The London Bar at Gatwick Airport

I had to fly last minute from London to Glasgow.

I was in Gatwick South terminal on a Saturday night. I had come through security but I hadn’t had dinner or a much needed martini. So off I went in search of something to quench my thirst.

The expensive caviar bar downstairs in the south terminal sadly doesn’t do martinis, although it has some exquisite vodkas and accompanying nibbles. 

Instead, I wandered upstairs and came across what looked to be my oasis in the desert: The London Bar.

Martinis were on the menu for £10, with the seeming ability to choose which gin or vodka you would like it made from.

I was quickly served by a friendly member of staff who asked if I wanted gin or vodka, but this seemed to be the extent of my choice. I was served Bombay Saphire without being asked if I would prefer an alternative. I was disappointed, given that they had an impressive selection including Martin Miller’s, the Botanist and Jensens gin, although Bombay is a suitable choice. 

Nonetheless, my server earned back points by using Noilly Prat as the vermouth and the drink was stirred, not shaken, which is to my preference, although a choice should be offered to the customer.

They offered me an olive in the martini as a garnish or lemon peel if I preferred which was another point earner. I chose lemon as per usual. Anyone can drop an olive in a glass but in handling a lemon a server reveals their skill and consideration. 

My server also peeled an exceptionally generous ribbon of lemon peel and wrapped it around a straw over the glass to impart a significant amount of lemon oil into the drink.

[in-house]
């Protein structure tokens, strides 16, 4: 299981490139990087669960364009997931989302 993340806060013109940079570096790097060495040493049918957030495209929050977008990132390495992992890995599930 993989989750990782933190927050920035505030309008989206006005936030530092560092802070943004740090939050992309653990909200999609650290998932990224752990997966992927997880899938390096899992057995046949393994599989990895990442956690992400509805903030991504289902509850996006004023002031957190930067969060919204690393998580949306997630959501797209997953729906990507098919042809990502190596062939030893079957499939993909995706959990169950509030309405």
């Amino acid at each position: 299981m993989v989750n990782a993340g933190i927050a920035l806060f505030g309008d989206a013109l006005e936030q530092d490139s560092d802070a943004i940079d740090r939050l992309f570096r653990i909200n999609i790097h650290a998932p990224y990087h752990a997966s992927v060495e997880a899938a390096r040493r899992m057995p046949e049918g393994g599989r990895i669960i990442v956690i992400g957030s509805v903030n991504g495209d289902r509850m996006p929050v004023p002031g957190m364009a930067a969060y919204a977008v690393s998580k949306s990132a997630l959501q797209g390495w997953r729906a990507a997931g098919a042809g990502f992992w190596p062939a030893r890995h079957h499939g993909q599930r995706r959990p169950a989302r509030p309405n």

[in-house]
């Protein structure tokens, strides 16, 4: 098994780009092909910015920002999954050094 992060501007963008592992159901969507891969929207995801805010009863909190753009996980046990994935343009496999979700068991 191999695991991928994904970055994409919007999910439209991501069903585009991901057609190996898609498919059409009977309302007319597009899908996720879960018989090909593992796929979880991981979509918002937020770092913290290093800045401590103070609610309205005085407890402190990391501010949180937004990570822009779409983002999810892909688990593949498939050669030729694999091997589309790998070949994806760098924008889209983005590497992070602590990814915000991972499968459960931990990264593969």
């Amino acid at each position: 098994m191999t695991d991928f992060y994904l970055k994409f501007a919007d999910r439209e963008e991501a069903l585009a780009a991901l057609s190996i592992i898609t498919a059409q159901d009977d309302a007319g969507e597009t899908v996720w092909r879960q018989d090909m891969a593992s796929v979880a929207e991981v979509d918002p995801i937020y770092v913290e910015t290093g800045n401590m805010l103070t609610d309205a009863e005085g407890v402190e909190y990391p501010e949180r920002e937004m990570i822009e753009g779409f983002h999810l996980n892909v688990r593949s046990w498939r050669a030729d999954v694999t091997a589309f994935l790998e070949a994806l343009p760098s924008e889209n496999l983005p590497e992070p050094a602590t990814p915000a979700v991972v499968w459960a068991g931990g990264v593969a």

Again, this is to my preference as I like my lemon oil, although it is customary to use a smaller length of peel. Some drinkers prefer only a finger-nail-sized piece to flavour the drink. 

Furthermore, the garnish was so large that towards the end of the drink it kept falling from the glass onto my face like an unwarranted kiss from an unwanted lover.

Personally, even though I am a lemon fan, I would usually cut and shape the garnish after squeezing its oil into the glass.

This means that it looks nicer and you don’t have to wrestle the garnish with your face every time you drink. 

The size of the glass is also worth pointing out.

It is the correct size for a larger cocktail with several ingredients, but for a dry martini it was very disproportionate.

The setting was relatively cool, but as an airport lounge it’s always going to have a natural air of excitement. I liked the lighting around the bottles. It was what caught my eye in the first place. I found the seats slightly uncomfortable after 20 minutes, but luckily “the martini had landed” by this point. Otherwise, some of the seats had plug sockets to charge your devices, which was handy.